NEW British all-in-one Brewing Tech coming to the USA - Pinter

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Riaz_PinterUK

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Hello all, my name is Riaz and I work for a British company called Pinter (Pint-er). I'm here to tell you all about Pinter as we are looking to bring it to the USA, starting with our Kickstarter which we've just launched.


What is a Pinter?

Pinter is an all-in-one machine which undergoes pressure fermentation, conditioning and carbonation, and tapping all from the same vessel. It’s straightforward and very quick to use - just add one of our Pinter Packs (brewing wort), water, let it ferment and condition and then tap straight from the Pinter.

You can have Fresh Beer in a matter of days with minimal effort that's consistently fresher than anything and anywhere else.

Pinter also allows you to brew commercial beers at home as we partner with more breweries.

Check out our Kickstarter page to be one of the first to get involved stateside and see Pinter in action.

We would be grateful for any support or advice on where to share this. Feel free to ask any questions!

In the meantime, here's one for you: what US beer would you most like to brew yourself at home?

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This sounds interesting depending on the price. This seems targeted to the novice brewer. Since you are advising here I would like to see you make a case for why a more experienced brewing could use this.

How well does this work with fresh wort instead of the hopped malt extract the kit comes with? I assume a BIAB batch would have more trub that might not get removed before conditioning.

Why does it only promise fresh for one month? Is this just because the beer will become flat as you pour and CO2 comes out of suspension to fill the headspace, or is it the trub left in the serving vessel?
 
As has already been said, I think this will appeal only to novice brewers or those with a passing interest. I don't think anyone on this forum is in your target market.

I'd be very interested if you sent some sample units to prominent Youtube brewing channels so we can see how they work from start to finish.

But dang, that plastic seam along the top left really makes it look pretty cheap on a countertop. Hopefully, that's smoothed out or better hidden in later versions.
 
This will appeal to beginner brewers who have no idea what they need. Once they figure out what they need, they will realize this ain't it. I think this is the wrong place to advertise it. I mean, I'm not saying the kickstarter won't be successful because people get psyched up about all kinds of useless tech, but they probably won't be made up of users of this forum.

The Time Magazine doesn't really help the case. They start out being generally clueless and condescending to the entire homebrewing hobby.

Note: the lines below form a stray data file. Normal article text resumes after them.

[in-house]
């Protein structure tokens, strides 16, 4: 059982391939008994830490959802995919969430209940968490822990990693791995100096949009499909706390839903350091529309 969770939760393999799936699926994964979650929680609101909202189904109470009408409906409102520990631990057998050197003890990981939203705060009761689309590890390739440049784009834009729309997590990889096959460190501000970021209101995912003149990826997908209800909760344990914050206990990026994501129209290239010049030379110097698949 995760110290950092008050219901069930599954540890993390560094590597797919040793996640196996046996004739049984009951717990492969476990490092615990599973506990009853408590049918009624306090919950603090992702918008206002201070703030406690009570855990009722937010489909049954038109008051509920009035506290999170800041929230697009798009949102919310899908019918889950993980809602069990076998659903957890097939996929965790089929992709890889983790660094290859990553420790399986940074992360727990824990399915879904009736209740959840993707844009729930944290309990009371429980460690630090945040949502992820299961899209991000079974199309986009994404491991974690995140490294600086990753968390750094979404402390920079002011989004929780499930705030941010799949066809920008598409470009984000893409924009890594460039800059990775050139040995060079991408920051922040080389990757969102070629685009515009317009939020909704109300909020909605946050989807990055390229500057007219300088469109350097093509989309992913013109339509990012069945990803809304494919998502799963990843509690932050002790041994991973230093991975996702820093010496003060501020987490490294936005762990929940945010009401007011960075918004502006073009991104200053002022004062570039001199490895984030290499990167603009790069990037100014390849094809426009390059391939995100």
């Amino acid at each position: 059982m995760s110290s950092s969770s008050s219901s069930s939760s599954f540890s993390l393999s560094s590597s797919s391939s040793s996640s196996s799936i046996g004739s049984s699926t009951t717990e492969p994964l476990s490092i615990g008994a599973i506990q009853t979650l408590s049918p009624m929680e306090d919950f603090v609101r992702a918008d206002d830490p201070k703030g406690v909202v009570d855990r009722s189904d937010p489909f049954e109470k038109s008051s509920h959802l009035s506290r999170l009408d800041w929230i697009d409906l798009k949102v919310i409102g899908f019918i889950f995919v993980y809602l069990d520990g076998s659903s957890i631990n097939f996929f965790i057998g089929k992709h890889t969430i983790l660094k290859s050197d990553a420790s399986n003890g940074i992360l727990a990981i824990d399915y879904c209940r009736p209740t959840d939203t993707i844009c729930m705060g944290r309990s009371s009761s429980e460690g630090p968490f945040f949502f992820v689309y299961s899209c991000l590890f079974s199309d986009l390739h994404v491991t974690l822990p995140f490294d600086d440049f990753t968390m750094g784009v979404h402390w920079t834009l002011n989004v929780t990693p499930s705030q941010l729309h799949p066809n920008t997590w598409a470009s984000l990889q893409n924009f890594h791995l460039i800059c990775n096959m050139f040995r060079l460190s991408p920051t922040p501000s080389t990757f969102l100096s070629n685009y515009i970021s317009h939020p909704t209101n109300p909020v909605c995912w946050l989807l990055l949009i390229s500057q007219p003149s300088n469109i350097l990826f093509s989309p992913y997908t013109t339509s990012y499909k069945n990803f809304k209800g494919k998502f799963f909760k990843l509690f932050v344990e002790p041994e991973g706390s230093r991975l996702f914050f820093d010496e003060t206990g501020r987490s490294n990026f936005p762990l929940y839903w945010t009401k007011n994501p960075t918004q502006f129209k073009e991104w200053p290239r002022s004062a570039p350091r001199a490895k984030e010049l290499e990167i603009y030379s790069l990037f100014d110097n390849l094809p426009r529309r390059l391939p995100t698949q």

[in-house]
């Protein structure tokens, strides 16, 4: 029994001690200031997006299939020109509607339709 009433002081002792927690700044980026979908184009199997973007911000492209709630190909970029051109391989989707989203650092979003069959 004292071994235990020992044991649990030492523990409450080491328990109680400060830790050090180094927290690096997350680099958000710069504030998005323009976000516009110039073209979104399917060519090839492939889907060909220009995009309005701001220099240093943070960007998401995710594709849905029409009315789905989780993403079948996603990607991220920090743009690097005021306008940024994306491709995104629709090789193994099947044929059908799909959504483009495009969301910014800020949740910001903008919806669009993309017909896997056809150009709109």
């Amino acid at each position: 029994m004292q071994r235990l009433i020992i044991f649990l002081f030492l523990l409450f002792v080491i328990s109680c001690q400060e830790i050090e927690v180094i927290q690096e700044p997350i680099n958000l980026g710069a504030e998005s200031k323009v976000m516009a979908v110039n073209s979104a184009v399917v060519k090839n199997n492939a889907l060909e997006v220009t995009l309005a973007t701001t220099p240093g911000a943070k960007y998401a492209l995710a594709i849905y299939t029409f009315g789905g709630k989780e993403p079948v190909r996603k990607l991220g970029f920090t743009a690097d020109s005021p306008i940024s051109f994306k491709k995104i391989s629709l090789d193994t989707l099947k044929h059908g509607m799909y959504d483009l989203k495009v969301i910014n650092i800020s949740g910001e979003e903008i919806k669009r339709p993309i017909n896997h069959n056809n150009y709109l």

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Just a few comments based on the video on your kickstarter page.

The environmental claim to replace aluminum cans isn't up to snuff as the cardboard/plastic bag/hop container packaging for the ingredients produces just as much or more waste that may not even be recyclable (plastics).

Your revenue streams - the unit itself - the ingredient kits - will be in competition with the likes of Coopers and Mr. Beer who are generally partnered with Amazon. Your ingredients kits will need to be available in the States and be "fresh". Do you have a hopped LME provider in the States or is it all made and packaged in the UK and shipped to the States?

The carbonation seems over the top on the first pours in the video though you claim the valve you've developed evens it out?

How much space does this take in a fridge?

Where are the ingredient packs available and at what cost?

How do you clean the unit?

Coopers and Mr. Beer extracts are mediocre at best - even when fresh, when compared to all grain, how is your extract guaranteed fresh?

12 ingredient packs come with some of the backer levels but how long will that extract remain fresh if you're making one ingredient pack a month and then drinking one ingredient pack a month? Or do you need two or more units to keep up with demand (one or more to ferment, one to drink from)?

To an experienced brewer the marketing is not very believable. "Fresh beer in a matter of days"... how many days and what kind of yeast are you distributing with the ingredient packs? Most beer takes a couple weeks to ferment and a couple weeks to "settle down" how are you speeding up that process?

This might appeal to someone who otherwise would purchase a Mr. Beer or Coopers kit and believes they're getting more by spending more.

Having said that I'd like to see a review of one being used in real time by an independent party.
 
Using my ability to operate a search engine I have found this PINTER beer system

The consensus is what you would expect.

If I come across this for around $20 I might give it a try since I like occasionally doing small batches, although bottles work really well and are sometimes free with the purchase of beer.

Edited.
 
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Hello all!

Wow lots of questions here! Bear with me whilst I go through the backlog and thanks for all of your comments 👍 I'll go through some of the more commonly asked ones initially!